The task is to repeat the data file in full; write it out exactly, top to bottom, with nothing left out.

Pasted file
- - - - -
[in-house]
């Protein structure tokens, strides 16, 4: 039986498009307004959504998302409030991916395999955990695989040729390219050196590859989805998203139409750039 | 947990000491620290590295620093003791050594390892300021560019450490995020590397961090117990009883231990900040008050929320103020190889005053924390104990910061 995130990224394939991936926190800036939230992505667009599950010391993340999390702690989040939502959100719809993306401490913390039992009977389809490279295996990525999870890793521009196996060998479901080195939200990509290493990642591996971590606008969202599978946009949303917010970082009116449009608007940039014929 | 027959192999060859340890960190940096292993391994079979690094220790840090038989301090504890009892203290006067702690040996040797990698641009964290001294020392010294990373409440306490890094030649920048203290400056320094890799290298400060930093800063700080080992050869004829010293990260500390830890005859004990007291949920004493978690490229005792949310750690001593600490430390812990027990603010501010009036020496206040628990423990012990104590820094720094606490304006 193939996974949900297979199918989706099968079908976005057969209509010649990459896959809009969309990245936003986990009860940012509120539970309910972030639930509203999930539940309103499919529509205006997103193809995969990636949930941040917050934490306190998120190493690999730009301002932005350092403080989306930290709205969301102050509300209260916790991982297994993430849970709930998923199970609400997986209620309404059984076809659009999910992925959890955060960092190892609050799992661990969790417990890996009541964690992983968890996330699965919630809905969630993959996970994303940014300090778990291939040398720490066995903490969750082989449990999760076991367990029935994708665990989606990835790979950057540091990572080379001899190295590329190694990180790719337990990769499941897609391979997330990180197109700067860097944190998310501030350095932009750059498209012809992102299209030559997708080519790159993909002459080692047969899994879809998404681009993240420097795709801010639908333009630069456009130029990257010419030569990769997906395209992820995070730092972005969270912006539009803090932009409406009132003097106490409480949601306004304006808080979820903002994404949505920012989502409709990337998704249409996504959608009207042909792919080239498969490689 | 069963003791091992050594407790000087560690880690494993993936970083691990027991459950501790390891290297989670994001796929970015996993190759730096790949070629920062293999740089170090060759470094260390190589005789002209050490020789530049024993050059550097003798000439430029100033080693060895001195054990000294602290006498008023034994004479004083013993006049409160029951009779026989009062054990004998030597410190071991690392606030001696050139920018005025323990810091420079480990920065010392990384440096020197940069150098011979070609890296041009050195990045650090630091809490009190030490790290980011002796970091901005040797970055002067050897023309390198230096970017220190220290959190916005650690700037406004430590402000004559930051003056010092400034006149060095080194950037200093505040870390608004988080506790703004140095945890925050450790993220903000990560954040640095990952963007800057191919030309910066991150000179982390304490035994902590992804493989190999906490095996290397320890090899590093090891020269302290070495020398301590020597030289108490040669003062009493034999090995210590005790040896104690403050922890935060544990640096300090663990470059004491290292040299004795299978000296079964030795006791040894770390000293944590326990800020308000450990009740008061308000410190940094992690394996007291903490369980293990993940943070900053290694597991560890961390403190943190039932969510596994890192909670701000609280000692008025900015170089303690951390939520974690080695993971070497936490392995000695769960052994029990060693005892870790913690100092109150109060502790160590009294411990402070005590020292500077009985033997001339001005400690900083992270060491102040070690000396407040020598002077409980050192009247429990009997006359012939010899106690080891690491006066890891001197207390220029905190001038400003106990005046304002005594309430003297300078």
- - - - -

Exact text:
[in-house]
């Protein structure tokens, strides 16, 4: 039986498009307004959504998302409030991916395999955990695989040729390219050196590859989805998203139409750039 | 947990000491620290590295620093003791050594390892300021560019450490995020590397961090117990009883231990900040008050929320103020190889005053924390104990910061 995130990224394939991936926190800036939230992505667009599950010391993340999390702690989040939502959100719809993306401490913390039992009977389809490279295996990525999870890793521009196996060998479901080195939200990509290493990642591996971590606008969202599978946009949303917010970082009116449009608007940039014929 | 027959192999060859340890960190940096292993391994079979690094220790840090038989301090504890009892203290006067702690040996040797990698641009964290001294020392010294990373409440306490890094030649920048203290400056320094890799290298400060930093800063700080080992050869004829010293990260500390830890005859004990007291949920004493978690490229005792949310750690001593600490430390812990027990603010501010009036020496206040628990423990012990104590820094720094606490304006 193939996974949900297979199918989706099968079908976005057969209509010649990459896959809009969309990245936003986990009860940012509120539970309910972030639930509203999930539940309103499919529509205006997103193809995969990636949930941040917050934490306190998120190493690999730009301002932005350092403080989306930290709205969301102050509300209260916790991982297994993430849970709930998923199970609400997986209620309404059984076809659009999910992925959890955060960092190892609050799992661990969790417990890996009541964690992983968890996330699965919630809905969630993959996970994303940014300090778990291939040398720490066995903490969750082989449990999760076991367990029935994708665990989606990835790979950057540091990572080379001899190295590329190694990180790719337990990769499941897609391979997330990180197109700067860097944190998310501030350095932009750059498209012809992102299209030559997708080519790159993909002459080692047969899994879809998404681009993240420097795709801010639908333009630069456009130029990257010419030569990769997906395209992820995070730092972005969270912006539009803090932009409406009132003097106490409480949601306004304006808080979820903002994404949505920012989502409709990337998704249409996504959608009207042909792919080239498969490689 | 069963003791091992050594407790000087560690880690494993993936970083691990027991459950501790390891290297989670994001796929970015996993190759730096790949070629920062293999740089170090060759470094260390190589005789002209050490020789530049024993050059550097003798000439430029100033080693060895001195054990000294602290006498008023034994004479004083013993006049409160029951009779026989009062054990004998030597410190071991690392606030001696050139920018005025323990810091420079480990920065010392990384440096020197940069150098011979070609890296041009050195990045650090630091809490009190030490790290980011002796970091901005040797970055002067050897023309390198230096970017220190220290959190916005650690700037406004430590402000004559930051003056010092400034006149060095080194950037200093505040870390608004988080506790703004140095945890925050450790993220903000990560954040640095990952963007800057191919030309910066991150000179982390304490035994902590992804493989190999906490095996290397320890090899590093090891020269302290070495020398301590020597030289108490040669003062009493034999090995210590005790040896104690403050922890935060544990640096300090663990470059004491290292040299004795299978000296079964030795006791040894770390000293944590326990800020308000450990009740008061308000410190940094992690394996007291903490369980293990993940943070900053290694597991560890961390403190943190039932969510596994890192909670701000609280000692008025900015170089303690951390939520974690080695993971070497936490392995000695769960052994029990060693005892870790913690100092109150109060502790160590009294411990402070005590020292500077009985033997001339001005400690900083992270060491102040070690000396407040020598002077409980050192009247429990009997006359012939010899106690080891690491006066890891001197207390220029905190001038400003106990005046304002005594309430003297300078």